I have written a function which acts in a similar way to tee but also pre-pends a datestamp. everything works fine except when i want to output to a file which is only root writable (in my case a logfile within /var/log). I've simplified the following code snippet to just include the bits which are not working:

#script ~/test_logger.sh
    while read data
        echo $data >> $logfile
    return 0
sudo ls ~ | logger

it works fine if i run the whole script like so sudo ~/test_logger.sh but i can't always do this since i want to use the logger function in files like ~/.bash_logout which are run automatically. i've tried putting sudo in front of the echo in the while loop but this does not work. any ideas?


it's generally bad practice to put sudo in a script. A better choice would be to call the script with sudo from ~/.bash_logout or wherever else you want to use it, if you must, or better still just make /var/log/test.log world-writable.

  • yes! i put the whole script into a new file test_logger.sh, made it executeable, then ran it from ~/.bash_logout like so: sudo ~/.bash_logout. works great :) – mulllhausen Mar 7 '11 at 6:55
  • "it's generally bad practice to put sudo in a script." If the script also does operations which do not require root access, then the opposite is true - you would be breaking the principle of least privilege by unnecessarily performing them as root. In this case, elevating only for the parts that require it is completely appropriate. – Vladimir Panteleev Aug 25 '19 at 21:57
  • In the OP case, only the part that is writing to the log file needs to run as root. Thus, it could be executed as sudo sh -c 'cat >> /var/log/test.log' or sudo tee -a /var/log/test.log > /dev/null, with the rest of the script running as the current user. – Vladimir Panteleev Aug 25 '19 at 21:59

as you've found, sudo command >out doesn't work because 'command' is run by sudo, but '>out' is a function of the shell, not 'command'. So, you need to escalate the shell itself:

sudo sh -c "echo $data >>$logfile"

note that you want to be really, really sure what's in $data doing this:

~$ export data='good; touch /tmp/reallybad'
~$ echo $data
good; touch /tmp/reallybad
~$ sudo sh -c "echo $data>>/tmp/happy"
~$ ls /tmp/happy /tmp/reallybad
/tmp/happy  /tmp/reallybad

hence simon's warning.

  • ah thanks for clarifying the possibilities of [pipe-injection?]. i think the way i ended up doing it (see the comment under simon's solution) is safe since there is no opportunity for anyone to splice extra commands into my ~/.bash_logout file (unless the entire system is already compromised obviously) – mulllhausen Mar 7 '11 at 6:59
  • Remember to quote your variables when passing them to a shell. What if $data happened to contain foo ; rm -rf /? Fix: sudo sh -c "$(printf -- 'echo %q >> %q' "$data" "$logfile")" – Vladimir Panteleev Aug 25 '19 at 22:02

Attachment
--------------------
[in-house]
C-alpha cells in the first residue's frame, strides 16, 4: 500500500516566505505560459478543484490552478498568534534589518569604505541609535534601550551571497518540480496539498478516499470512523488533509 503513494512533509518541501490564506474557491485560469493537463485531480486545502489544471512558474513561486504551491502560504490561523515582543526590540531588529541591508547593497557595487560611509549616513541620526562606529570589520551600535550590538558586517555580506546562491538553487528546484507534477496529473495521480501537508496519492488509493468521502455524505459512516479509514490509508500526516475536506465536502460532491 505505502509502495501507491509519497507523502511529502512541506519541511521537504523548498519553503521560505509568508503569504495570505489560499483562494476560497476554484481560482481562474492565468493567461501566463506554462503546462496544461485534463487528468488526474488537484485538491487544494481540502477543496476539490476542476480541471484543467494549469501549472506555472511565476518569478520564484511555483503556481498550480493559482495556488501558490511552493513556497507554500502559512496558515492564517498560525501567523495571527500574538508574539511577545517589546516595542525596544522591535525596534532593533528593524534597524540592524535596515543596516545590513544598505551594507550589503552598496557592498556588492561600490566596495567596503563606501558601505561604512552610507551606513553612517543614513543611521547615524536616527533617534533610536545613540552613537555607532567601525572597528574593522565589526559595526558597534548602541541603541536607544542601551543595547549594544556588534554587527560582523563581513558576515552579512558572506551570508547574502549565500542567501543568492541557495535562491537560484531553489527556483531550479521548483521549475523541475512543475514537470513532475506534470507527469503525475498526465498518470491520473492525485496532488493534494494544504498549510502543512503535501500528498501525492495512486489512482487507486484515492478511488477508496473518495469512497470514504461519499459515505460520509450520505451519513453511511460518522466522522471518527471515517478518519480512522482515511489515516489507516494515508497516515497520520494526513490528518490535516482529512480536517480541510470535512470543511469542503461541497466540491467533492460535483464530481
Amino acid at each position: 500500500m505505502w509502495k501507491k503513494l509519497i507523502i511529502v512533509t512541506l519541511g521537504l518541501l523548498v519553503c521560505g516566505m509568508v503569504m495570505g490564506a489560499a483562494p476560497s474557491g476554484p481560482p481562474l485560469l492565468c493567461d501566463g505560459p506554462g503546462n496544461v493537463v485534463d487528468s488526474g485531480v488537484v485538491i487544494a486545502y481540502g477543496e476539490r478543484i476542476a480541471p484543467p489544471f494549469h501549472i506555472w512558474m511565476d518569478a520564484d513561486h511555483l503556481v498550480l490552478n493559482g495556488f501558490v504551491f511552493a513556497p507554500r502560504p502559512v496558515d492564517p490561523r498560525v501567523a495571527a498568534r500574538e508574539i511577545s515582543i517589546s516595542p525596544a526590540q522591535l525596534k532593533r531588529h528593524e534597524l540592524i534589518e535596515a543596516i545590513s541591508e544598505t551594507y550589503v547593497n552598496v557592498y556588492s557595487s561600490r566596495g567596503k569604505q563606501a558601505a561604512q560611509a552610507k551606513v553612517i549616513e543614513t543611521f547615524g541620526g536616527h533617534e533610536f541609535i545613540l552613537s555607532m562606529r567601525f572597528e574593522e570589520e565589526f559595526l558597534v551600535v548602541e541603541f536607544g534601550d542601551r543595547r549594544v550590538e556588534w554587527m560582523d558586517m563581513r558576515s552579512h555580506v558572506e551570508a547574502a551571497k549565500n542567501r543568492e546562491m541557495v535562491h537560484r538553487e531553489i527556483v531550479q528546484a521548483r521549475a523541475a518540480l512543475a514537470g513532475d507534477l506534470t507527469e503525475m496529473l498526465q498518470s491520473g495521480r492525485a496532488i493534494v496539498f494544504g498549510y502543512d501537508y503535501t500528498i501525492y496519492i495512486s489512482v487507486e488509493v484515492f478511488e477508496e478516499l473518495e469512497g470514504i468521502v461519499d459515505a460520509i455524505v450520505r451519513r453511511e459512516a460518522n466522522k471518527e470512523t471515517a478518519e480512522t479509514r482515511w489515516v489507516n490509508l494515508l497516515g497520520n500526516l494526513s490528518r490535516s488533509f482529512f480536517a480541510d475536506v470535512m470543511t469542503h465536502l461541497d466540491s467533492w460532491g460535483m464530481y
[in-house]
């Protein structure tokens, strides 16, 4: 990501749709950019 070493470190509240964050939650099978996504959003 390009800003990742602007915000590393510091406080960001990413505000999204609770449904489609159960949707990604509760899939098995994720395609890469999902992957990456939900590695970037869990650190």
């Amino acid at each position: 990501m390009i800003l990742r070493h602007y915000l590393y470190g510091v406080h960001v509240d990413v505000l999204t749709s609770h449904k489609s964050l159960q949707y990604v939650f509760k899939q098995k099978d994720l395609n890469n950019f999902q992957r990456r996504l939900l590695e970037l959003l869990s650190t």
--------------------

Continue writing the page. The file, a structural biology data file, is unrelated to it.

sudo does not work in the way you might think when you use redirection or pipe operators. The stream change is not executed with sudo permissions. This is why

sudo echo foo >> bar

will not work if bar is only root-writable.

When you run the script under sudo, everything in the script gets superuser permissions so it works correctly in that circumstance.

A workaround is to do this to make sure the writing command is run under sudo:

sudo echo foo | sudo tee bar > /dev/null

Bear in mind, however, that this does not append to the file. It overwrites the file.

  • this doesnt work for me - i tried your second command like so sudo echo hi | sudo tee /var/log/test.log > /dev/null but it just continuously prompts for the sudo password. – mulllhausen Mar 7 '11 at 6:01
  • Do you have sudo set-up to prompt for password every time it is used? My configuration allows continuous use of sudo as long as it was successfully used in the last 2~3 minutes so it only prompts for the sudo before the pipe. – jamesbtate Mar 10 '11 at 17:41
  • 1
    tee -a appends – dave_thompson_085 Aug 28 '18 at 3:59

You are sudoing just the ls command, but not logger. Bash doesn't (and shouldn't) know what sudo does, so it just pipes two commands. The first one is sudo and the second one is logger. No matter if you sudo ls, logger won't.

You should sudo logger, but it won't work because it is a Bash function instead of an executable to be executed by sudo.

BEWARE: ls | sudo logger will invoke /usr/bin/logger if it is installed in your system. Remember: sudo doesn't know about Bash functions.

I'd suggest you adding the user invoking your script to the file owner's group so you're able to write to it without special privilege escalation.

Plus, efficiency sake, you are opening and closing the log file for every line read. You can do it only once for the entire logging process:

function logger() {
  while read data
    echo "$data"
  return 0
} >>"$logfile"

Well if you take a look at the man page of sudo you can see examples of how to use it in the scripts... the -c option lets execute a command.

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